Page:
Scotland’s landscape is at risk of being engulfed by invasive plants as exotic species such as Himalayan balsam and Japanese knotweed spread through the countryside.
The plants were imported by the Victorians as ornamental garden plants, but now threaten native vegetation, insects and wildlife.
The Scottish Invasive Species Initiative (SISI) is now training volunteers to fight back, arming them with the knowledge and tools they need to reclaim the landscape for native plants.
Project officer Mark Purrman-Charles said: “You get an invasive species into the area and that will begin to dominate the environment because it’s more aggressive, better at dealing with extreme weather and grows quicker.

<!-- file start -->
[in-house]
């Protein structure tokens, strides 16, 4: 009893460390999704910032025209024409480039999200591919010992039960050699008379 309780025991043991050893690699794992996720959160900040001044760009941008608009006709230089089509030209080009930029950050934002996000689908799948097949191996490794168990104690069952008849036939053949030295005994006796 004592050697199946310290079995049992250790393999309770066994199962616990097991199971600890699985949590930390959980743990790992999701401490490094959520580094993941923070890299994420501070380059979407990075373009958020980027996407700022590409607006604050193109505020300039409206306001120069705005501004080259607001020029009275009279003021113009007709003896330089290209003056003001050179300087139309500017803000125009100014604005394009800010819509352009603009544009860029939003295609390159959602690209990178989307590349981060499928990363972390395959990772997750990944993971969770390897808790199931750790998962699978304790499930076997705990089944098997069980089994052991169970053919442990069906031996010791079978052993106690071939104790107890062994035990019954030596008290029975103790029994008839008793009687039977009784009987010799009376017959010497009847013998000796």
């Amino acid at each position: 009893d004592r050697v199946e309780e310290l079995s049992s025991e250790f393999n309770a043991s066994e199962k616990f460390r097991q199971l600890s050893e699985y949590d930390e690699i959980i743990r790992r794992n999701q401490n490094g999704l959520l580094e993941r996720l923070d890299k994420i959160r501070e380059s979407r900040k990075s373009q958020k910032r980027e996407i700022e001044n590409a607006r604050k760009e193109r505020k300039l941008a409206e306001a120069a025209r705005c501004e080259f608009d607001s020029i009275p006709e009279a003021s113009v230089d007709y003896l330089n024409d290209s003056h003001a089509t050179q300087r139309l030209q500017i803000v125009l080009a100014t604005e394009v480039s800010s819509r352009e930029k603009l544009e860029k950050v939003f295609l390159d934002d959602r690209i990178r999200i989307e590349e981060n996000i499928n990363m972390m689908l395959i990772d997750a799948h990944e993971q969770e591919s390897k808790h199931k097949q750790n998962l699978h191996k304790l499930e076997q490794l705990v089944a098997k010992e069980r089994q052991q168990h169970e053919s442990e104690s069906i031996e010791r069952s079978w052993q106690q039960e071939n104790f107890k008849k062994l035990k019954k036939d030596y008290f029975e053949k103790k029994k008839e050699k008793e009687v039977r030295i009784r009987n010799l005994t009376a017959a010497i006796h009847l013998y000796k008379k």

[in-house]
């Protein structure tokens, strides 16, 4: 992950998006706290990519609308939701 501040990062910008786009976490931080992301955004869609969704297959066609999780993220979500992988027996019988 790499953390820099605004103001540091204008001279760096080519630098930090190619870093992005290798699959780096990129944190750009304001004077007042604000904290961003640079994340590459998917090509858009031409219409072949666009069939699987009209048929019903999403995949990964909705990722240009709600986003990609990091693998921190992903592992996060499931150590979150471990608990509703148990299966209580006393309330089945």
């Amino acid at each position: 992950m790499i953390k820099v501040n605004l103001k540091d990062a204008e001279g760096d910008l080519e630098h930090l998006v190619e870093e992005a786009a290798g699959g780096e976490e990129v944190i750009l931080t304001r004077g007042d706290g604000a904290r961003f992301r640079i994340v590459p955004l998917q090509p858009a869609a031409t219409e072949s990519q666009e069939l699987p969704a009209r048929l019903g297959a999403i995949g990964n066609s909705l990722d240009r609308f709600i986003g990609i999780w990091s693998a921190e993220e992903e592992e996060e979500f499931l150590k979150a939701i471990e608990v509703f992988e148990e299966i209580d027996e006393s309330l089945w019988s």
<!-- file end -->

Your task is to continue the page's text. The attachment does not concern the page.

“In terms of what we’re dealing with – it’s absolutely huge and is getting worse.”
Riverbanks are at particular risk, as seeds are carried on the water.
At Dalmarnock Fishings on the River Tay near Dunkeld, they use a special device to tackle the notorious Japanese knotweed.
Colin McFadyen said: “Stem injecting is very effective, as it gets right down into the root of the plant and kills it off.
“If we weren’t doing this, the Japanese knotweed would eventually take over and it would choke out all the native plants that we have on the River Tay.”
Himalayan balsam has shallow roots and can be pulled out with a sharp tug.
Volunteers have been clearing dense patches along the Tay through the summer.
SISI warns that more must still be done.
Mr Purrman-Charles added: “The Scotland with the environment that we all know and love – that is part of a healthy environment – will disappear.
“We could go from a natural, native, diverse eco-system to a very unhealthy and damaged eco-system very quickly where there’s no point of return.
“This is an issue we can’t ignore.”